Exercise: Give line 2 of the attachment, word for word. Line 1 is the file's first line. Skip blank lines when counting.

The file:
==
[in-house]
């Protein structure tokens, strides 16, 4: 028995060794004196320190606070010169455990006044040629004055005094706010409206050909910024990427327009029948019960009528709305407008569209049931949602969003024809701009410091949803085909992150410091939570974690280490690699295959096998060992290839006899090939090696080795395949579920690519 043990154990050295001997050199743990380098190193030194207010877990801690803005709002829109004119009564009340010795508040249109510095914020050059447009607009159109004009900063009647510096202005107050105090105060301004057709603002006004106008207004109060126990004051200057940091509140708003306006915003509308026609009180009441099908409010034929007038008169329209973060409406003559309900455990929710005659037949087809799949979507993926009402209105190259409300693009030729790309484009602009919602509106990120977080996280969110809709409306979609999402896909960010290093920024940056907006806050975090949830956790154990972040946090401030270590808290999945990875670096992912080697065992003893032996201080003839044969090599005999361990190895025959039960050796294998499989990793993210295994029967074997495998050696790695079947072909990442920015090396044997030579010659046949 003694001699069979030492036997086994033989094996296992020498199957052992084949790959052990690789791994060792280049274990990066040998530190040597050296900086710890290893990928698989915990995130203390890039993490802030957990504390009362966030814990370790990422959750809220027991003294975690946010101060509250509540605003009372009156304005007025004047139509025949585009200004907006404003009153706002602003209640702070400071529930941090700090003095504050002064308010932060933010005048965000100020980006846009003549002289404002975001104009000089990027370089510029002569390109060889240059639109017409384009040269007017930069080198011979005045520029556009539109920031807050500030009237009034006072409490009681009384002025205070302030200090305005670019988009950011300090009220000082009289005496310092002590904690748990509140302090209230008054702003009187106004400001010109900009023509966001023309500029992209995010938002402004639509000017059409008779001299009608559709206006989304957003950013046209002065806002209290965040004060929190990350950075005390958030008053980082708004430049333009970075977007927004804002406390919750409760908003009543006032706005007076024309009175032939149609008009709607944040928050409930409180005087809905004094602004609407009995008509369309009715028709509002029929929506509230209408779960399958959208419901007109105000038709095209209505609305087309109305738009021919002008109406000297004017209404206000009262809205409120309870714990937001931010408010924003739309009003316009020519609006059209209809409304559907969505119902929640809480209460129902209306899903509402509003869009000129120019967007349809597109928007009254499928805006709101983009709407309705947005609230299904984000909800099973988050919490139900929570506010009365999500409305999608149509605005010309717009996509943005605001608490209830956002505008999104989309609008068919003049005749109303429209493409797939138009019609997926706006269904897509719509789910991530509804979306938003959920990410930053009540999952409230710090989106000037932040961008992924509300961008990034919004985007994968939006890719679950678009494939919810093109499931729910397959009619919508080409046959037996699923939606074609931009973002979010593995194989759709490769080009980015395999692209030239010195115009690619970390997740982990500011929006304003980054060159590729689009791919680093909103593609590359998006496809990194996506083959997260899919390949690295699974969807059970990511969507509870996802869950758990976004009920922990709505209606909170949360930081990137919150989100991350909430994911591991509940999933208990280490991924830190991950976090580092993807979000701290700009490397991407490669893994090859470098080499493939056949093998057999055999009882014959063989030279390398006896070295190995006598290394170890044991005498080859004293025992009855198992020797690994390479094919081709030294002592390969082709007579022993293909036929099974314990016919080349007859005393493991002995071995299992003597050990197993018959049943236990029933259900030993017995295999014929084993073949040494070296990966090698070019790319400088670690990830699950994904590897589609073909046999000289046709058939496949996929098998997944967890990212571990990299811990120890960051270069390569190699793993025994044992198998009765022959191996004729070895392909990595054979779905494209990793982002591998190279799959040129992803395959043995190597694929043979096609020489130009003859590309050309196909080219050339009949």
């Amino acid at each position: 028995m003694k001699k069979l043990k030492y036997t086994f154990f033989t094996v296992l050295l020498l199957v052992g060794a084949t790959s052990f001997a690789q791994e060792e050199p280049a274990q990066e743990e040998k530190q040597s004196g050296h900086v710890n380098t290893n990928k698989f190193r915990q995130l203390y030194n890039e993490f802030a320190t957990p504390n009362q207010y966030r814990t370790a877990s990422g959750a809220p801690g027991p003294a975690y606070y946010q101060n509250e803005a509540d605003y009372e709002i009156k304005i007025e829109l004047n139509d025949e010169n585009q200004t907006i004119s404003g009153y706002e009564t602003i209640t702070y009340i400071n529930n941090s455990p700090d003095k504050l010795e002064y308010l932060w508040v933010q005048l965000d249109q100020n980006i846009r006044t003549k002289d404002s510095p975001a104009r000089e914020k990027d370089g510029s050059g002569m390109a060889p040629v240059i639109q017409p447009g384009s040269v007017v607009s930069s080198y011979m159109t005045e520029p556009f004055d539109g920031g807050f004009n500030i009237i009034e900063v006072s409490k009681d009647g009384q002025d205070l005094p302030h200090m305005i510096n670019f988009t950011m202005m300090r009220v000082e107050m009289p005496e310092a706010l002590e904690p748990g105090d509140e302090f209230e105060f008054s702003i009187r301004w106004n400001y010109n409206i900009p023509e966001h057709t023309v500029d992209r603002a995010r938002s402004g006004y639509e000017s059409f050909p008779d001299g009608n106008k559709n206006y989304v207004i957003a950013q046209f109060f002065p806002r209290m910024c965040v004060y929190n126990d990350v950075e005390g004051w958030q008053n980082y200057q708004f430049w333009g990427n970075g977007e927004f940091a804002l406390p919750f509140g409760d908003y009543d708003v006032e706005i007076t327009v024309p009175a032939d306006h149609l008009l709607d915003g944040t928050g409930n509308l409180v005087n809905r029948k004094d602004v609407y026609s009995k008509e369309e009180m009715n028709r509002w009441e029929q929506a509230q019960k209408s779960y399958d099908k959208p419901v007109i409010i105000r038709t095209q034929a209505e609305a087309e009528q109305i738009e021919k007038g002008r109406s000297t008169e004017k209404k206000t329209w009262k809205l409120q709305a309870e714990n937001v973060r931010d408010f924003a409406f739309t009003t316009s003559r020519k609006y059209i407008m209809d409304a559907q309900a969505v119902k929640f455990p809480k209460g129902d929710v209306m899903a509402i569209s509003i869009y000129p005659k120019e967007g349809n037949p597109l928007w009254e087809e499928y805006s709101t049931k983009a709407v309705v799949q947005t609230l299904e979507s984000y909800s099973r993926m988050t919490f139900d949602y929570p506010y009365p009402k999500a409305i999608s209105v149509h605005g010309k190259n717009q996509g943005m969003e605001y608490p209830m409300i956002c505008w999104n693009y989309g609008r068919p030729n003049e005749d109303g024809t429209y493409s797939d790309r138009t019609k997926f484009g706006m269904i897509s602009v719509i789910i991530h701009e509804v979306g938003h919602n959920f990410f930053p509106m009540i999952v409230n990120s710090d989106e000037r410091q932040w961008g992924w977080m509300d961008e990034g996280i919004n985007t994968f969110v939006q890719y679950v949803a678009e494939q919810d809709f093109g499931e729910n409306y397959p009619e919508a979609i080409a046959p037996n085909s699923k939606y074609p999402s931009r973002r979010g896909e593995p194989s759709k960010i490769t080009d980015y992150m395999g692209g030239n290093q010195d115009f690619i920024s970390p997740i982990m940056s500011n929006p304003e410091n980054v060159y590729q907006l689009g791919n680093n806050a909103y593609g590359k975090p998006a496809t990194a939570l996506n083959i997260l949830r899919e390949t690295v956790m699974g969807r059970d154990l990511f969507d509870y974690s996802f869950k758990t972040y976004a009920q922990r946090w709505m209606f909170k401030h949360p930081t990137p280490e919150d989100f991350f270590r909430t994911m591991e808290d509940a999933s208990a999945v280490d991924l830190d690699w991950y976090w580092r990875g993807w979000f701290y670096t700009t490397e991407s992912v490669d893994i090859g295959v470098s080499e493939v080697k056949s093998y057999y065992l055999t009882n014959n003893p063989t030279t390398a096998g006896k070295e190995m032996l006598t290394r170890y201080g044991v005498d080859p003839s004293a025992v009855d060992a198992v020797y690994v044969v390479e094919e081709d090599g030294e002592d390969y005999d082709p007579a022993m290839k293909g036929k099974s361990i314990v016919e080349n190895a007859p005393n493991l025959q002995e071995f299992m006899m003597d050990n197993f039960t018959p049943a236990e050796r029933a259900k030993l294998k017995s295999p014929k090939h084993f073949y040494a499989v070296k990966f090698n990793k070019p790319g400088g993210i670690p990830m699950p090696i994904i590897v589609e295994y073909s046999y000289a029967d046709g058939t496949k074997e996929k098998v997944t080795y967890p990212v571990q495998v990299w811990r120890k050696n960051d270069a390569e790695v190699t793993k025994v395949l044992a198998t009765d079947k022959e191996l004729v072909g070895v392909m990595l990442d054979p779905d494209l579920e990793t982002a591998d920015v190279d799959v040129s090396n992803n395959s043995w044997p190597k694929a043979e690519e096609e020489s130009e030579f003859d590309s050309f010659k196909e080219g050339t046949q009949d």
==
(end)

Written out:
């Protein structure tokens, strides 16, 4: 028995060794004196320190606070010169455990006044040629004055005094706010409206050909910024990427327009029948019960009528709305407008569209049931949602969003024809701009410091949803085909992150410091939570974690280490690699295959096998060992290839006899090939090696080795395949579920690519 043990154990050295001997050199743990380098190193030194207010877990801690803005709002829109004119009564009340010795508040249109510095914020050059447009607009159109004009900063009647510096202005107050105090105060301004057709603002006004106008207004109060126990004051200057940091509140708003306006915003509308026609009180009441099908409010034929007038008169329209973060409406003559309900455990929710005659037949087809799949979507993926009402209105190259409300693009030729790309484009602009919602509106990120977080996280969110809709409306979609999402896909960010290093920024940056907006806050975090949830956790154990972040946090401030270590808290999945990875670096992912080697065992003893032996201080003839044969090599005999361990190895025959039960050796294998499989990793993210295994029967074997495998050696790695079947072909990442920015090396044997030579010659046949 003694001699069979030492036997086994033989094996296992020498199957052992084949790959052990690789791994060792280049274990990066040998530190040597050296900086710890290893990928698989915990995130203390890039993490802030957990504390009362966030814990370790990422959750809220027991003294975690946010101060509250509540605003009372009156304005007025004047139509025949585009200004907006404003009153706002602003209640702070400071529930941090700090003095504050002064308010932060933010005048965000100020980006846009003549002289404002975001104009000089990027370089510029002569390109060889240059639109017409384009040269007017930069080198011979005045520029556009539109920031807050500030009237009034006072409490009681009384002025205070302030200090305005670019988009950011300090009220000082009289005496310092002590904690748990509140302090209230008054702003009187106004400001010109900009023509966001023309500029992209995010938002402004639509000017059409008779001299009608559709206006989304957003950013046209002065806002209290965040004060929190990350950075005390958030008053980082708004430049333009970075977007927004804002406390919750409760908003009543006032706005007076024309009175032939149609008009709607944040928050409930409180005087809905004094602004609407009995008509369309009715028709509002029929929506509230209408779960399958959208419901007109105000038709095209209505609305087309109305738009021919002008109406000297004017209404206000009262809205409120309870714990937001931010408010924003739309009003316009020519609006059209209809409304559907969505119902929640809480209460129902209306899903509402509003869009000129120019967007349809597109928007009254499928805006709101983009709407309705947005609230299904984000909800099973988050919490139900929570506010009365999500409305999608149509605005010309717009996509943005605001608490209830956002505008999104989309609008068919003049005749109303429209493409797939138009019609997926706006269904897509719509789910991530509804979306938003959920990410930053009540999952409230710090989106000037932040961008992924509300961008990034919004985007994968939006890719679950678009494939919810093109499931729910397959009619919508080409046959037996699923939606074609931009973002979010593995194989759709490769080009980015395999692209030239010195115009690619970390997740982990500011929006304003980054060159590729689009791919680093909103593609590359998006496809990194996506083959997260899919390949690295699974969807059970990511969507509870996802869950758990976004009920922990709505209606909170949360930081990137919150989100991350909430994911591991509940999933208990280490991924830190991950976090580092993807979000701290700009490397991407490669893994090859470098080499493939056949093998057999055999009882014959063989030279390398006896070295190995006598290394170890044991005498080859004293025992009855198992020797690994390479094919081709030294002592390969082709007579022993293909036929099974314990016919080349007859005393493991002995071995299992003597050990197993018959049943236990029933259900030993017995295999014929084993073949040494070296990966090698070019790319400088670690990830699950994904590897589609073909046999000289046709058939496949996929098998997944967890990212571990990299811990120890960051270069390569190699793993025994044992198998009765022959191996004729070895392909990595054979779905494209990793982002591998190279799959040129992803395959043995190597694929043979096609020489130009003859590309050309196909080219050339009949």